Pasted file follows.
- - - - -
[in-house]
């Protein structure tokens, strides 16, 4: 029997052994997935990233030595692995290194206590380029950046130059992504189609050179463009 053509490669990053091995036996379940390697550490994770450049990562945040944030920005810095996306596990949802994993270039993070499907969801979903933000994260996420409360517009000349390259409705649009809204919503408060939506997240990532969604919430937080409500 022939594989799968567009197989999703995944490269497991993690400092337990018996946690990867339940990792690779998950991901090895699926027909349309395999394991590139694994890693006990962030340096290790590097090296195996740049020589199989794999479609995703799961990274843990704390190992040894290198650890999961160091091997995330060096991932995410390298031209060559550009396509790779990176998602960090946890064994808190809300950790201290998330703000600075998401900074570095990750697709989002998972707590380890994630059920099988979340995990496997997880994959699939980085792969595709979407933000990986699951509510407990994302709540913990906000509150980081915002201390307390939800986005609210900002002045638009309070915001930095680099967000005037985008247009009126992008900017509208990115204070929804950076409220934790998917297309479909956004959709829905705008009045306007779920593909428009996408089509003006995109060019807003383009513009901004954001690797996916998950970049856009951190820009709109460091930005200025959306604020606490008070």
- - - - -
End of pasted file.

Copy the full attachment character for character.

[in-house]
């Protein structure tokens, strides 16, 4: 029997052994997935990233030595692995290194206590380029950046130059992504189609050179463009 053509490669990053091995036996379940390697550490994770450049990562945040944030920005810095996306596990949802994993270039993070499907969801979903933000994260996420409360517009000349390259409705649009809204919503408060939506997240990532969604919430937080409500 022939594989799968567009197989999703995944490269497991993690400092337990018996946690990867339940990792690779998950991901090895699926027909349309395999394991590139694994890693006990962030340096290790590097090296195996740049020589199989794999479609995703799961990274843990704390190992040894290198650890999961160091091997995330060096991932995410390298031209060559550009396509790779990176998602960090946890064994808190809300950790201290998330703000600075998401900074570095990750697709989002998972707590380890994630059920099988979340995990496997997880994959699939980085792969595709979407933000990986699951509510407990994302709540913990906000509150980081915002201390307390939800986005609210900002002045638009309070915001930095680099967000005037985008247009009126992008900017509208990115204070929804950076409220934790998917297309479909956004959709829905705008009045306007779920593909428009996408089509003006995109060019807003383009513009901004954001690797996916998950970049856009951190820009709109460091930005200025959306604020606490008070």